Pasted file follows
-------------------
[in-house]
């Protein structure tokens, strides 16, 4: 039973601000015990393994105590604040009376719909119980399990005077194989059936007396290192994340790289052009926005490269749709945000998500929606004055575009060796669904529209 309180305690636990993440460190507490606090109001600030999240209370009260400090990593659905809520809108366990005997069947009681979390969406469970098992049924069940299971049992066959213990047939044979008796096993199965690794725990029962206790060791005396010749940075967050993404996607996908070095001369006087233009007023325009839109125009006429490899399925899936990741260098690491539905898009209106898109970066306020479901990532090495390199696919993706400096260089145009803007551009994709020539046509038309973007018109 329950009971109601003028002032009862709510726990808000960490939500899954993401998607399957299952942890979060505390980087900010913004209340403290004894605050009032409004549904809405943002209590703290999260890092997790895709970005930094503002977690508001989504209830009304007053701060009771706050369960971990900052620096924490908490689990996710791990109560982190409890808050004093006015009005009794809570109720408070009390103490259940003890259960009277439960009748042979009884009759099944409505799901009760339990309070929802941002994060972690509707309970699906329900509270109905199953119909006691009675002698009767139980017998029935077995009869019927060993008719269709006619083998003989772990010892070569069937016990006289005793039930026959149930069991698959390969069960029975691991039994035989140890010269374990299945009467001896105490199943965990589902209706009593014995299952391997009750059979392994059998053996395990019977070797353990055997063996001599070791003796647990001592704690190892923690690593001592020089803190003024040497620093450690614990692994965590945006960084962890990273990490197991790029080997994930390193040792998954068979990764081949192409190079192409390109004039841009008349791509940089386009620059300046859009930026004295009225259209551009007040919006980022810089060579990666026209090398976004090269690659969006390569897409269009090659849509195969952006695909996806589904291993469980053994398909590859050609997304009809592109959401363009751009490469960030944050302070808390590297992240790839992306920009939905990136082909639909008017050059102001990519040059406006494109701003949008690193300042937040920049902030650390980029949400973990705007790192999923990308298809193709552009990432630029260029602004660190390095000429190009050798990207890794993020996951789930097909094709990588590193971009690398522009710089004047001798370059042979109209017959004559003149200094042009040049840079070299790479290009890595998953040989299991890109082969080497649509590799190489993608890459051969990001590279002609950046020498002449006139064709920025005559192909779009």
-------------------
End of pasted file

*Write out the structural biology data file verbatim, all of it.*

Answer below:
[in-house]
């Protein structure tokens, strides 16, 4: 039973601000015990393994105590604040009376719909119980399990005077194989059936007396290192994340790289052009926005490269749709945000998500929606004055575009060796669904529209 309180305690636990993440460190507490606090109001600030999240209370009260400090990593659905809520809108366990005997069947009681979390969406469970098992049924069940299971049992066959213990047939044979008796096993199965690794725990029962206790060791005396010749940075967050993404996607996908070095001369006087233009007023325009839109125009006429490899399925899936990741260098690491539905898009209106898109970066306020479901990532090495390199696919993706400096260089145009803007551009994709020539046509038309973007018109 329950009971109601003028002032009862709510726990808000960490939500899954993401998607399957299952942890979060505390980087900010913004209340403290004894605050009032409004549904809405943002209590703290999260890092997790895709970005930094503002977690508001989504209830009304007053701060009771706050369960971990900052620096924490908490689990996710791990109560982190409890808050004093006015009005009794809570109720408070009390103490259940003890259960009277439960009748042979009884009759099944409505799901009760339990309070929802941002994060972690509707309970699906329900509270109905199953119909006691009675002698009767139980017998029935077995009869019927060993008719269709006619083998003989772990010892070569069937016990006289005793039930026959149930069991698959390969069960029975691991039994035989140890010269374990299945009467001896105490199943965990589902209706009593014995299952391997009750059979392994059998053996395990019977070797353990055997063996001599070791003796647990001592704690190892923690690593001592020089803190003024040497620093450690614990692994965590945006960084962890990273990490197991790029080997994930390193040792998954068979990764081949192409190079192409390109004039841009008349791509940089386009620059300046859009930026004295009225259209551009007040919006980022810089060579990666026209090398976004090269690659969006390569897409269009090659849509195969952006695909996806589904291993469980053994398909590859050609997304009809592109959401363009751009490469960030944050302070808390590297992240790839992306920009939905990136082909639909008017050059102001990519040059406006494109701003949008690193300042937040920049902030650390980029949400973990705007790192999923990308298809193709552009990432630029260029602004660190390095000429190009050798990207890794993020996951789930097909094709990588590193971009690398522009710089004047001798370059042979109209017959004559003149200094042009040049840079070299790479290009890595998953040989299991890109082969080497649509590799190489993608890459051969990001590279002609950046020498002449006139064709920025005559192909779009």